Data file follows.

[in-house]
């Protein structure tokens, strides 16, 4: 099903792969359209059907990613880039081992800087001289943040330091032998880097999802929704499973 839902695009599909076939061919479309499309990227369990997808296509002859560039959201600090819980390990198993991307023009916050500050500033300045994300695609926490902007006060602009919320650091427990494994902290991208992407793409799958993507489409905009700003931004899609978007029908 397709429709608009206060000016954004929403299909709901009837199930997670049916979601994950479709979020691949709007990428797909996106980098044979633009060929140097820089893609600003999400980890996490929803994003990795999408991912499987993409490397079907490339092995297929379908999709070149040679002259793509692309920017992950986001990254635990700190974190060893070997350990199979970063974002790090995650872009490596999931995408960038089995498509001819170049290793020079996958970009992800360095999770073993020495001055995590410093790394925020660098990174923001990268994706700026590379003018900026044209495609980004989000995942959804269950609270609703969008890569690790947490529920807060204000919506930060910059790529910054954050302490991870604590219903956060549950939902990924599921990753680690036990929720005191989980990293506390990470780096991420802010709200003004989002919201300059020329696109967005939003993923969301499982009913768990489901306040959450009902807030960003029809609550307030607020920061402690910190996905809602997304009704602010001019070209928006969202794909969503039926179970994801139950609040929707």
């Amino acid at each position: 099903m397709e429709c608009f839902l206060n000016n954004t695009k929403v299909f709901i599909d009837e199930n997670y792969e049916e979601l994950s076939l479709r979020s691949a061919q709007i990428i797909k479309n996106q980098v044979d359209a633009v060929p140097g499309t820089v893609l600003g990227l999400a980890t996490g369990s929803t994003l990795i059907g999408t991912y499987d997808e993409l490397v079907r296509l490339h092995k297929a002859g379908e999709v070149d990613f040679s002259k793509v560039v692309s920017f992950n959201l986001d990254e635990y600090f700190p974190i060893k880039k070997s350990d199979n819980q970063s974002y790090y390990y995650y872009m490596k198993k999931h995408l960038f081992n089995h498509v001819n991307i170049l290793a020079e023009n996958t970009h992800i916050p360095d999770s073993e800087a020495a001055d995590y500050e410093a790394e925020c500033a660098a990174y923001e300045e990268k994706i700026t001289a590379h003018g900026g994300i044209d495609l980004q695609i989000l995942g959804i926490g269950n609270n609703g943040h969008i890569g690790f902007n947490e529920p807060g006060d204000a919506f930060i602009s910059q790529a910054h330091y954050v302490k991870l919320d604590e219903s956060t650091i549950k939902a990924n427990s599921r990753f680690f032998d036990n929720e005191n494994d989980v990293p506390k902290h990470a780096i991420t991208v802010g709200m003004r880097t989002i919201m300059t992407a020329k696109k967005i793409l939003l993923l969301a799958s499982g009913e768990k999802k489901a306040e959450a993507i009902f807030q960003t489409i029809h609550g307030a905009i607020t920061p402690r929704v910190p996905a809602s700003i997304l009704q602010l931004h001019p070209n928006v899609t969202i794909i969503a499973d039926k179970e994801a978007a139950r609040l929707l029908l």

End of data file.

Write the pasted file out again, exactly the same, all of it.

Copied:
[in-house]
């Protein structure tokens, strides 16, 4: 099903792969359209059907990613880039081992800087001289943040330091032998880097999802929704499973 839902695009599909076939061919479309499309990227369990997808296509002859560039959201600090819980390990198993991307023009916050500050500033300045994300695609926490902007006060602009919320650091427990494994902290991208992407793409799958993507489409905009700003931004899609978007029908 397709429709608009206060000016954004929403299909709901009837199930997670049916979601994950479709979020691949709007990428797909996106980098044979633009060929140097820089893609600003999400980890996490929803994003990795999408991912499987993409490397079907490339092995297929379908999709070149040679002259793509692309920017992950986001990254635990700190974190060893070997350990199979970063974002790090995650872009490596999931995408960038089995498509001819170049290793020079996958970009992800360095999770073993020495001055995590410093790394925020660098990174923001990268994706700026590379003018900026044209495609980004989000995942959804269950609270609703969008890569690790947490529920807060204000919506930060910059790529910054954050302490991870604590219903956060549950939902990924599921990753680690036990929720005191989980990293506390990470780096991420802010709200003004989002919201300059020329696109967005939003993923969301499982009913768990489901306040959450009902807030960003029809609550307030607020920061402690910190996905809602997304009704602010001019070209928006969202794909969503039926179970994801139950609040929707």
């Amino acid at each position: 099903m397709e429709c608009f839902l206060n000016n954004t695009k929403v299909f709901i599909d009837e199930n997670y792969e049916e979601l994950s076939l479709r979020s691949a061919q709007i990428i797909k479309n996106q980098v044979d359209a633009v060929p140097g499309t820089v893609l600003g990227l999400a980890t996490g369990s929803t994003l990795i059907g999408t991912y499987d997808e993409l490397v079907r296509l490339h092995k297929a002859g379908e999709v070149d990613f040679s002259k793509v560039v692309s920017f992950n959201l986001d990254e635990y600090f700190p974190i060893k880039k070997s350990d199979n819980q970063s974002y790090y390990y995650y872009m490596k198993k999931h995408l960038f081992n089995h498509v001819n991307i170049l290793a020079e023009n996958t970009h992800i916050p360095d999770s073993e800087a020495a001055d995590y500050e410093a790394e925020c500033a660098a990174y923001e300045e990268k994706i700026t001289a590379h003018g900026g994300i044209d495609l980004q695609i989000l995942g959804i926490g269950n609270n609703g943040h969008i890569g690790f902007n947490e529920p807060g006060d204000a919506f930060i602009s910059q790529a910054h330091y954050v302490k991870l919320d604590e219903s956060t650091i549950k939902a990924n427990s599921r990753f680690f032998d036990n929720e005191n494994d989980v990293p506390k902290h990470a780096i991420t991208v802010g709200m003004r880097t989002i919201m300059t992407a020329k696109k967005i793409l939003l993923l969301a799958s499982g009913e768990k999802k489901a306040e959450a993507i009902f807030q960003t489409i029809h609550g307030a905009i607020t920061p402690r929704v910190p996905a809602s700003i997304l009704q602010l931004h001019p070209n928006v899609t969202i794909i969503a499973d039926k179970e994801a978007a139950r609040l929707l029908l």